Uploaded on Sep 12, 2008
British balladeer Matt Monro (1930-1985) sings "I Get Along Without You Very Well" (written by Hoagy Carmichael). This version is arguably better than Frank Sinatra's classic version. Monro was sometimes called the "British Sinatra," and Sinatra himself praised Monro's talent.
Although Monro achieved only moderate chart success in America, he was very popular internationally, recording hit songs such as the theme songs from the James Bond movie "From Russia With Love" and the film "Born Free." His vocal style influenced many younger singers, including Karen Carpenter, Cass Elliot, and Michael Buble. (Karen is seen briefly at the end of this video "listening" to Matt.)
Compilations of his songs continue to sell well today, more than 20 years after his death, as new generations discover his deep, rich, velvet voice.
In his 1994 book, "The Carpenters: The Untold Story," Ray Coleman wrote that Karen Carpenter admired Matt Monro so much that she sometimes imitated his pronunciation in the recording studio, for example, pronouncing "you" as "yew." At such times, her brother Richard would tease her that she was on her "Matt Monro kick."
Richard also commented in this book, "We should have been doing a lot more songs of the caliber of 'I Get Along Without You Very Well.'"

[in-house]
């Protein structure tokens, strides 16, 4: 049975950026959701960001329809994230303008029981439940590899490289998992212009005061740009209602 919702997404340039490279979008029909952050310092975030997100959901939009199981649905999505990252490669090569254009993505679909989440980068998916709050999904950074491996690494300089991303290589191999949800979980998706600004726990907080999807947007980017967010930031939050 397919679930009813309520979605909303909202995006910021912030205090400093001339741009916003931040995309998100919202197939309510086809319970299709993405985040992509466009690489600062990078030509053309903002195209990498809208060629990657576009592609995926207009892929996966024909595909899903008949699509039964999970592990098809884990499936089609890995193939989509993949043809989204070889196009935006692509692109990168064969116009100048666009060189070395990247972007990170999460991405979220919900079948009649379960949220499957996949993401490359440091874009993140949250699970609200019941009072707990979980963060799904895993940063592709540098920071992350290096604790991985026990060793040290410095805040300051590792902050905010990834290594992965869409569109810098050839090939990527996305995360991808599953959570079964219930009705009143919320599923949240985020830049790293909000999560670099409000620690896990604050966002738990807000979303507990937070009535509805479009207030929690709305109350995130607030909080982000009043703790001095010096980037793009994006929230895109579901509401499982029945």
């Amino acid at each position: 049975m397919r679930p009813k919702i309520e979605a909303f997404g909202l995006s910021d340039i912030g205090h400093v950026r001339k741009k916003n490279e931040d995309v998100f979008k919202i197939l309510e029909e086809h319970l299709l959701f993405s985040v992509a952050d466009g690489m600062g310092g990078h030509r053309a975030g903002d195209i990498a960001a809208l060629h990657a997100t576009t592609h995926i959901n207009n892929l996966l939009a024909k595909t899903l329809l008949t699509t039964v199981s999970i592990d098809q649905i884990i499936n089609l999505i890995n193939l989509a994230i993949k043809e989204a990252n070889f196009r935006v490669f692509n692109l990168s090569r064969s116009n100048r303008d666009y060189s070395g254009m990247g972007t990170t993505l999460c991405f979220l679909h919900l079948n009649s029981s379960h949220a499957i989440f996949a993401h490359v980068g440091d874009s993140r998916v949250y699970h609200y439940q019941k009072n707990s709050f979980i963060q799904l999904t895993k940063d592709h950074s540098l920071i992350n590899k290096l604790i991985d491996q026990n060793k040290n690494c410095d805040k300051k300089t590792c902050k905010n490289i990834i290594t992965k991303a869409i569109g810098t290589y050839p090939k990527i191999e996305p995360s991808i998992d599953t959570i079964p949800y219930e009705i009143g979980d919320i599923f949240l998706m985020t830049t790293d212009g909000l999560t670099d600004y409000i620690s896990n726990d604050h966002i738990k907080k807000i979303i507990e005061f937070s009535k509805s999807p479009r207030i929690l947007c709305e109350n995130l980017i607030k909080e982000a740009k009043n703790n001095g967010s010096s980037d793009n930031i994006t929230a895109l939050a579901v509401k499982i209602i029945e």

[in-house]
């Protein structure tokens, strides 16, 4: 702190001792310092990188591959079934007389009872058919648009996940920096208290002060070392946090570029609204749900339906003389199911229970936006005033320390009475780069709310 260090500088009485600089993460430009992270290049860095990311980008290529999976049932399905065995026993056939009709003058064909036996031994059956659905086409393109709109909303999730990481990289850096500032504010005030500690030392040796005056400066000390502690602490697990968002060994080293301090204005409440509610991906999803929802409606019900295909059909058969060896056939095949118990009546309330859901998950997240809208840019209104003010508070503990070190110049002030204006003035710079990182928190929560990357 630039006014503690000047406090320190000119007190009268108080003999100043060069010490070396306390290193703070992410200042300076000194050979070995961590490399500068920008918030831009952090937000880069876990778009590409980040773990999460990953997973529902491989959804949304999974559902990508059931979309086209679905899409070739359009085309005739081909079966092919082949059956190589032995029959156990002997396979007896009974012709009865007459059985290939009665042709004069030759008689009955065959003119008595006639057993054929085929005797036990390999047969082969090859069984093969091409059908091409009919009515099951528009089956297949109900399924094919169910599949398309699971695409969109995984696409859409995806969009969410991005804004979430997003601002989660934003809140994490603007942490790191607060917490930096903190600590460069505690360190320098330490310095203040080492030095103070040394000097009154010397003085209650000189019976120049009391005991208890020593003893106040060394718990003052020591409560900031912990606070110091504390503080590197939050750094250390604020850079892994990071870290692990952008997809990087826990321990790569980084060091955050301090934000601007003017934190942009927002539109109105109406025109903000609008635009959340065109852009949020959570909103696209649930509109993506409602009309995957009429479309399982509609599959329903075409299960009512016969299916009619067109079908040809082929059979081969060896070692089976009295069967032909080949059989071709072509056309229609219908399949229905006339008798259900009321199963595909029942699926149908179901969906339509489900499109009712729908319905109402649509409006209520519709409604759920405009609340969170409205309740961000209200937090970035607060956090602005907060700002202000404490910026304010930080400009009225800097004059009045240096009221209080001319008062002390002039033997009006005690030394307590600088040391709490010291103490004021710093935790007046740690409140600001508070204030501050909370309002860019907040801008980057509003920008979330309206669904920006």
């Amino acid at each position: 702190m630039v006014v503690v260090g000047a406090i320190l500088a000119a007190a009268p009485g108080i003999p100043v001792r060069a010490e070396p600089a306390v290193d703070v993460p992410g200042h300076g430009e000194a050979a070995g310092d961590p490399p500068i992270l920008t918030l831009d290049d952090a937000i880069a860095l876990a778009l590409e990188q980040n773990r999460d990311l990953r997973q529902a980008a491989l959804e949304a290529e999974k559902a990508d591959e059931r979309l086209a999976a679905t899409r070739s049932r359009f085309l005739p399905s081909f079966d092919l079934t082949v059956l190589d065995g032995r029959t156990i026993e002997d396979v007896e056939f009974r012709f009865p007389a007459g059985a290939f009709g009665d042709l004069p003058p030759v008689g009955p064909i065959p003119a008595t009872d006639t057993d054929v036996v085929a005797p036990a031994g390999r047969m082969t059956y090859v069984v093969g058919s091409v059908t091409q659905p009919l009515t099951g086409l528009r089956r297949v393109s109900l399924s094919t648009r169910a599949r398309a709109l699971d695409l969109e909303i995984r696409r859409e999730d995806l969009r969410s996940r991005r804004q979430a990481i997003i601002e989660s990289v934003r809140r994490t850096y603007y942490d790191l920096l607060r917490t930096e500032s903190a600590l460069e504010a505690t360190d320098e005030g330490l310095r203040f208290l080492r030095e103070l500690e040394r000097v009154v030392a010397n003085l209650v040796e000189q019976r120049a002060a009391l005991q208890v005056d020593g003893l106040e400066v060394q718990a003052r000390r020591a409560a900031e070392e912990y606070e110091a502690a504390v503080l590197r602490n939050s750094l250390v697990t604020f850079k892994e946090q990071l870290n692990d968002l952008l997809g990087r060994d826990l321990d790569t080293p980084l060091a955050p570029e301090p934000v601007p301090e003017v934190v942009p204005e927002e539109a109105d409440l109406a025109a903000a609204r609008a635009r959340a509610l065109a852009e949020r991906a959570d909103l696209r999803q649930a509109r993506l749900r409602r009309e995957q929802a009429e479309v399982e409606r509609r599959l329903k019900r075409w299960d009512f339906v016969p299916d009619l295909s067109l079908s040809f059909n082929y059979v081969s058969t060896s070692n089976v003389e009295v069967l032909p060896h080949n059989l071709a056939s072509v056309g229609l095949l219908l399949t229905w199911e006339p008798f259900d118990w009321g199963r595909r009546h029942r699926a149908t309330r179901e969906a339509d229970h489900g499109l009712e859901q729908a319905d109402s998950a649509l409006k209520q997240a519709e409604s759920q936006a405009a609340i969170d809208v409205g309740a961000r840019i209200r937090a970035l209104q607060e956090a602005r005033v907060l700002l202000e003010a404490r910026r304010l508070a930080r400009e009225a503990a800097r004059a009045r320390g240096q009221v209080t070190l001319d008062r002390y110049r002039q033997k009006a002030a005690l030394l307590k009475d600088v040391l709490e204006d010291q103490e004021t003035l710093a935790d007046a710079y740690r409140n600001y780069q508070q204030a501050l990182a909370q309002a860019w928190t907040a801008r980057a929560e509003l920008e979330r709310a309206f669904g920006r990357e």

This piqued my interest, so I wrote to Richard's website to ask: Did he and Karen actually record a still-unreleased version of this song? Or was he just speaking hypothetically?
Richard Carpenter responded:
"No, not hypothetically. While Karen was in the hospital in New York, I made her some multi-artist cassettes to help her pass the time. On one I put 'I Get Along Without You Very Well' sung by Matt Monro. Karen had always been a fan of his, but had not heard his version of the Hoagy Carmichael standard until this (1982). She called and thanked me for the tape and singled this track out, wanting to sing it herself. Between both our illnesses, we'd lost enough time in the studio and I knew A&M would want us to do new stuff upon our return, so I suggested we pass. Of course, Karen was gone shortly thereafter and I am still upset that we didn't record not only this standard, but any number of others. Karen was born to sing great ballads and, let's face it, they're just not writing too much now that possess much melody or great lyrics."
Matt Monro photos from:
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Richard Carpenter's website:
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